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Silver Fern Farms has released a report covering its recent research into lamb eating quality, conducted as part of the FarmIQ Primary Growth Partnership programme.
''The research confirmed what we've believed for some time, and what consumers have been telling us - it is a good product,'' Silver Fern Farms chief executive Dean Hamilton said.
More than 23,000 samples of loin, rump, topside and knuckle were subjected to a spread of chiller ageing before being used in consumer taste panels.
There were 1800 consumers in Auckland and Dunedin involved in research carried out by the University of Otago, while 1440 consumers in five states across the US were involved in research done by Texas Tech University.
Information recorded included tenderness, juiciness, flavour liking, overall satisfaction, and consumer willingness to pay.
The findings were informative as to what made a significant contribution to the eating quality of lamb but, equally, what factors did not make a significant and/or consistent impact, Mr Hamilton said.
Key factors the research showed to have a significant and consistent positive impact on lamb eating quality were selecting the right cut, correctly ageing the meat, and correctly matching the cut to the cooking method.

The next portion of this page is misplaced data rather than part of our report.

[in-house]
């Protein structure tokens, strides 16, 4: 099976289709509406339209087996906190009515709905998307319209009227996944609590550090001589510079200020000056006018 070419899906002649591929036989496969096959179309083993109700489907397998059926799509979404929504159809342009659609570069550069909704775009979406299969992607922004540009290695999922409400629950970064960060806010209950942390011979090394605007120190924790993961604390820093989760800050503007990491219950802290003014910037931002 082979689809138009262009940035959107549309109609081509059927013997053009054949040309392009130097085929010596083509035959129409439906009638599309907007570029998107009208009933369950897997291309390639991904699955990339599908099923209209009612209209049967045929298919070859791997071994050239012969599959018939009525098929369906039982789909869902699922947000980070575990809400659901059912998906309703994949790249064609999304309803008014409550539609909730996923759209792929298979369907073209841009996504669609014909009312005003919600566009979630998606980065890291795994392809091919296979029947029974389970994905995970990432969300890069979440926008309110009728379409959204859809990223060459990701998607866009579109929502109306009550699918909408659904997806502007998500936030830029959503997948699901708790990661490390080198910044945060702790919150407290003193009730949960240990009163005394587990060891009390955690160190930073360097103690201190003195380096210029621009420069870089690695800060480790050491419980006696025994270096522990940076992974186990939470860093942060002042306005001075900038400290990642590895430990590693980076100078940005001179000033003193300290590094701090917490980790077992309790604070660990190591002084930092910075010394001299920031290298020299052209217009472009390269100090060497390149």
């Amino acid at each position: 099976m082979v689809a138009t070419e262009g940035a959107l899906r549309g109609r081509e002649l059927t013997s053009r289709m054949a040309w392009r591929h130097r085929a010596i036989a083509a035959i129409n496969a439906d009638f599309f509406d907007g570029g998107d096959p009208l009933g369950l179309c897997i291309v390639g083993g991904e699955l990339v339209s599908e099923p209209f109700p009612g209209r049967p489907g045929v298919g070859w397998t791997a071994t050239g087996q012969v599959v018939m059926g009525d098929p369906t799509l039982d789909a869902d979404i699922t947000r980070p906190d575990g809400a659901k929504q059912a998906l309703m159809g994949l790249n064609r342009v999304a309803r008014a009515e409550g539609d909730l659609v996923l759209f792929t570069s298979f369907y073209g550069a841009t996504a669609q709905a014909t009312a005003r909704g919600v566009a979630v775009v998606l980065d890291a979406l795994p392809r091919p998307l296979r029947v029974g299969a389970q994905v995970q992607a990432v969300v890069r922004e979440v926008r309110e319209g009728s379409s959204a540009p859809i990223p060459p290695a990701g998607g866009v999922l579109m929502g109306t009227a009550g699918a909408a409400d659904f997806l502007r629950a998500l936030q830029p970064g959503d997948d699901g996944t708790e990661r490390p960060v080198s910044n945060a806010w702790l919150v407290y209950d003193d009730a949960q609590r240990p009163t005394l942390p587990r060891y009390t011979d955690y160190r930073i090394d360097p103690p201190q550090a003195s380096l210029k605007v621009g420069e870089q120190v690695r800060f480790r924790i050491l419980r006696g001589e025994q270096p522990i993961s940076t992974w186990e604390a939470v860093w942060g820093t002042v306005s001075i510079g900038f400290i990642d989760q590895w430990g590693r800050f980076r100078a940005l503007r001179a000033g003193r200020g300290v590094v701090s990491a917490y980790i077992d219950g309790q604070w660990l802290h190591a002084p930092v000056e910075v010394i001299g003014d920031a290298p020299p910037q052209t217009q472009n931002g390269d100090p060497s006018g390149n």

Silver Fern Farms general manager of sales Grant Howie, who oversaw the research, said it did not find a significant or consistent impact on eating quality from such factors as breed, lamb gender, pasture, growth rates, fat cover and marbling, butt conformation, or locality.
A number of those individual factors had minor impacts but all were outweighed by the right cut and correct ageing.
Breeders should ideally factor eating quality traits into their selection programmes to maintain the high eating quality standards. That could be achieved with technology such as SNP chips.
''It is in everyone's interest that the current high eating quality is maintained as breeders also look for other genetic improvement traits such as growth rates, disease resistance and yield,'' Mr Howie said.
Mr Hamilton said Silver Fern Farms' research into eating quality over the last eight years had covered lamb and beef.
The consumer research on beef highlighted a much greater variability in beef quality and led SFF to develop a Beef EQ grading system.
It was very positive that consumers believed the eating quality of New Zealand lamb was of a consistently high quality. Understanding better the drivers of those perceptions was critical to adding value, he said.
SFF had grown its aged chilled sales to more than 25% of total lamb sales and saw further opportunity for growth. It was also trialling an aged frozen retail offering in Germany.